The story behind Metallica’s career saving song “One”

The story behind Metallica’s career saving song “One”

On this day in metal, January 10th, 1989 Metallica release “One”

The song is based on the idea of a soldier losing all of his limbs and jaw and unable to hear, speak, or see, set to a World War I backdrop.

I can’t remember anything
Can’t tell if this is true or dream
Deep down inside I feel to scream
This terrible silence stops me

Now that the war is through with me
I’m waking up, I cannot see
That there’s not much left of me
Nothing is real but pain now

Hold my breath as I wish for death
Oh, please God, wake me

Partially based on the 1939 Dalton Trumbo novel, Johnny Got His Gun, One had started as a song James Hetfield had dreamt up, based on the notion of “just being a brain and nothing else,” before Cliff Burnstein suggested he read Trumbo’s book. The story of Joe Bonham, a good-looking, all-American boy encouraged to fight in World War I by his patriotic father, Bonham loses his legs, eyes, ears, mouth and nose to a German shell. After coming to terms with his gruesome circumstances in hospital while surrounded by frankly horrified doctors and nurses, Bonham uses the only part of his physical being he is still able to control – his head – to tap out a message in Morse code: ‘Please kill me’. “James got a lot of input from that,” said drummer and co-writer Lars Ulrich.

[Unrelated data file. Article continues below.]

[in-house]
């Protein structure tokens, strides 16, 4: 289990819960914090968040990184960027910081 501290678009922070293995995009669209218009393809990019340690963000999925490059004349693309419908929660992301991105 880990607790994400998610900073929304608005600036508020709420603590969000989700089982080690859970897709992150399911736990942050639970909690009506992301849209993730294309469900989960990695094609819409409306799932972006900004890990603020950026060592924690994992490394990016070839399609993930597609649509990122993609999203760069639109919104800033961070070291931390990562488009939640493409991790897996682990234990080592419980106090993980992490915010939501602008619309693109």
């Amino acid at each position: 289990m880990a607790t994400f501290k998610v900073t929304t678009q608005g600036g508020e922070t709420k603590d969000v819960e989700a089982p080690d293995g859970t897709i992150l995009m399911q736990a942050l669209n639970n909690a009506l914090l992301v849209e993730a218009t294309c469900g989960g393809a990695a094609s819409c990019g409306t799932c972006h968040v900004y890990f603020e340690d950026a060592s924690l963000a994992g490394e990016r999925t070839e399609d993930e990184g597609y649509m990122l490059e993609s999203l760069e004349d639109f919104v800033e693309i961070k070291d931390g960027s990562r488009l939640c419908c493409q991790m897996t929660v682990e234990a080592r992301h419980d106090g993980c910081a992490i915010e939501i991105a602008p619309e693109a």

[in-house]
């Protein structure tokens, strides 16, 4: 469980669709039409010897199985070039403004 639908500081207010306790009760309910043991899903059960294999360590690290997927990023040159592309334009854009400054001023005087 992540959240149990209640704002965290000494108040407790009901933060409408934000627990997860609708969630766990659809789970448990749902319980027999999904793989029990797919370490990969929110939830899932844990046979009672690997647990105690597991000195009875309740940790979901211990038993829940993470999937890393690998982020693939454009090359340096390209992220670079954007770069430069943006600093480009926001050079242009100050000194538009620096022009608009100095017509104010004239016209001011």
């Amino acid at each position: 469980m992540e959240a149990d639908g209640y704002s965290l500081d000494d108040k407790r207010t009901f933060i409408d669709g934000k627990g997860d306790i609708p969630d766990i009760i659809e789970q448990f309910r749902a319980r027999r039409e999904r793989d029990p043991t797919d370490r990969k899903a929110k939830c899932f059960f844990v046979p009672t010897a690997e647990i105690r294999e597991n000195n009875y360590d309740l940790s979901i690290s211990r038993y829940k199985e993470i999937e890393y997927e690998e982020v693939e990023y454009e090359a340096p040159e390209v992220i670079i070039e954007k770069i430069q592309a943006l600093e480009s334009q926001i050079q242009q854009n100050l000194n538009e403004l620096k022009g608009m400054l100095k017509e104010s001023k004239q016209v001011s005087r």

Watch the video here:

Great! You’ve successfully signed up.

Welcome back! You've successfully signed in.

You've successfully subscribed to This Day In Metal.

Success! Check your email for magic link to sign-in.

Success! Your billing info has been updated.

Your billing was not updated.